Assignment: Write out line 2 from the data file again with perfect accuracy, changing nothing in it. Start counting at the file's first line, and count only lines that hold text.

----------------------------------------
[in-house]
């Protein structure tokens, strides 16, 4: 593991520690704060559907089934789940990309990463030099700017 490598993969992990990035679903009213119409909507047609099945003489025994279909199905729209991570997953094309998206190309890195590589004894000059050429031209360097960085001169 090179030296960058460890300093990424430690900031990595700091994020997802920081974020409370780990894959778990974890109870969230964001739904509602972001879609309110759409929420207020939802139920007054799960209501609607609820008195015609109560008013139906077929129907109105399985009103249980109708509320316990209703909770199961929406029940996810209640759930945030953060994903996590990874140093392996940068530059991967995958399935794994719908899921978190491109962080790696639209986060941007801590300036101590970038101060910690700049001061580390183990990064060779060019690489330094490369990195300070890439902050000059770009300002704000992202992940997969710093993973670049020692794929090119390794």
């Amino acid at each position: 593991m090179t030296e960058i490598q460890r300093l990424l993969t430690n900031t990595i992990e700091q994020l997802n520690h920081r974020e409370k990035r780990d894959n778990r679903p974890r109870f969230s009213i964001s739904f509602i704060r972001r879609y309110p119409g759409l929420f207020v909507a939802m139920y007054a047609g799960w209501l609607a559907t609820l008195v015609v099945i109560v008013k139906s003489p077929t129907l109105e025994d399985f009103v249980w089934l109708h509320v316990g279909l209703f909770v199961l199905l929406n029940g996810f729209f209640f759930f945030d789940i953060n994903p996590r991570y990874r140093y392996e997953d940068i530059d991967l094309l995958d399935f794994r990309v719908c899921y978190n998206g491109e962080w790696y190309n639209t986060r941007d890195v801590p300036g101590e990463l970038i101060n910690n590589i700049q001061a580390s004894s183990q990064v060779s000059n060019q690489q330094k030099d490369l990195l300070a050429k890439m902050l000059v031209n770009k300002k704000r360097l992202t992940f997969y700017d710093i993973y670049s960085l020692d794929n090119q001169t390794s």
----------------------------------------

């Protein structure tokens, strides 16, 4: 593991520690704060559907089934789940990309990463030099700017 490598993969992990990035679903009213119409909507047609099945003489025994279909199905729209991570997953094309998206190309890195590589004894000059050429031209360097960085001169 090179030296960058460890300093990424430690900031990595700091994020997802920081974020409370780990894959778990974890109870969230964001739904509602972001879609309110759409929420207020939802139920007054799960209501609607609820008195015609109560008013139906077929129907109105399985009103249980109708509320316990209703909770199961929406029940996810209640759930945030953060994903996590990874140093392996940068530059991967995958399935794994719908899921978190491109962080790696639209986060941007801590300036101590970038101060910690700049001061580390183990990064060779060019690489330094490369990195300070890439902050000059770009300002704000992202992940997969710093993973670049020692794929090119390794």